Photo Post: Santiago de Compostela’s Belvís Park

Parque de Belvís, Santiago de Compostela
Belvís to the south

A few months ago, I talked about Santiago de Compostela’s Alameda Park on the blog. It’s the city’s historic public park with great views of the old town and many beautiful old trees. The Alameda is a great place to go for an afternoon stroll, and the trails that run around its central wooded hill are perfect for jogging. But it’s always busy with people at all hours of the day—be they tourists getting their pictures of the cathedral from the lookout point, a wall of old ladies stretching from one end of the path to the other, or packs of joggers careening around the corners. So it’s not surprising that the introvert in me and my inner hipster prefer Santiago’s Belvís Park, just to the east of the old town.

Parque de Belvís, Santiago de Compostela
Belvís to the north

Pronounced “bel-VEES” [belˈβis] with the accent on the second syllable, I was told by a tour guide that the name derives from the Galician phrase bela vista or “pretty view,” which makes sense, because from the highest point in the park, you can get a lovely overview of the eastern side of Santiago’s old town as well as the new town as it trickles down toward the train station.

The park occupies a lush, green valley which a gentle creek flows through. The eastern half of Belvís is one long grassy hillside: a perfect place to go for a picnic on a sunny day or lay out and soak up some sun. On the other side of the river, there’s a small dog park that’s almost always in use and which is a great source of entertainment when you’re lying on the hillside hanging out with friends.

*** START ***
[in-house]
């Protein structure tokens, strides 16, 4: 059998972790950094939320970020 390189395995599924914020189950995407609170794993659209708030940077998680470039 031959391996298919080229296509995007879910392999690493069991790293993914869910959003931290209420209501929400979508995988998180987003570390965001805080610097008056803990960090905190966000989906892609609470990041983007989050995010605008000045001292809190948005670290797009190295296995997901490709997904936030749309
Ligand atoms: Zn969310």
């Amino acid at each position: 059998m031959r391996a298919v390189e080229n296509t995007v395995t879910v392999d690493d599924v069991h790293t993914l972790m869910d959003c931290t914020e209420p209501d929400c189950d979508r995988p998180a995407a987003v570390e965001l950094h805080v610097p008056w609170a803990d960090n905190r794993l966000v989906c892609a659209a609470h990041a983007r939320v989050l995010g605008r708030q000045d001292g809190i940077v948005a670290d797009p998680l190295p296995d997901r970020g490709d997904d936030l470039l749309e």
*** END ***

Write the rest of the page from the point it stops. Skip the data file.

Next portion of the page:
Parque de Belvís, Santiago de Compostela
Belvís Convent, seen from the Mercado de Abastos

At the top of the hill, the Convento de Belvís is home to a community of cloistered Dominican nuns who engage in a playful rivalry with their Benedictine sisters in the Antealtares convent in the old town by baking sweets like tarta de Santiago (almond cake), pastas de té (shortbread cookies), and almendrados (chewy almond cookies). To be honest, I still haven’t gone up to the convent’s revolving door yet but it’s on my bucket list for this school year! Every quarter of an hour. the church’s bells ring soft chimes that toll across the park, and if I have my bedroom window open, I can sometimes here little “ding-ding-dings” marking out the nun’s activities.

Parque de Belvís, Santiago de Compostela
From the terrace of Restaurante Da-Ca

Right around the corner from where I live, there’s an unassuming, typical Spanish restaurant called “Da-Ca” that has a really nice terrace view of the park (and cheap, tasty eats, too!). If it’s not obvious yet, Belvís is basically my apartment’s backyard, so it’s nice to have a little café-bar-restaurant nearby for when cravings strike or for when you want to chill out with an afternoon coffee in one of Santiago’s finest green spaces. Da-Ca serves a variety of sandwiches, bocadillos, burgers, and platos combinados or little-bit-of-everything dishes; my friends love their runny-yolk fried-egg burger but I like their classic burger that doesn’t leave me with sticky fingers. The free tapas that come with your drink aren’t half bad, either!

Parque de Belvís, Santiago de Compostela
Tapa of callos con garbanzos at Restaurante Da-Ca

What was your favorite photo from this post? What other cities do you know of that have lots of green space? Tell me below in the discussion thread!

Santiago de Compostela, 2013-2014

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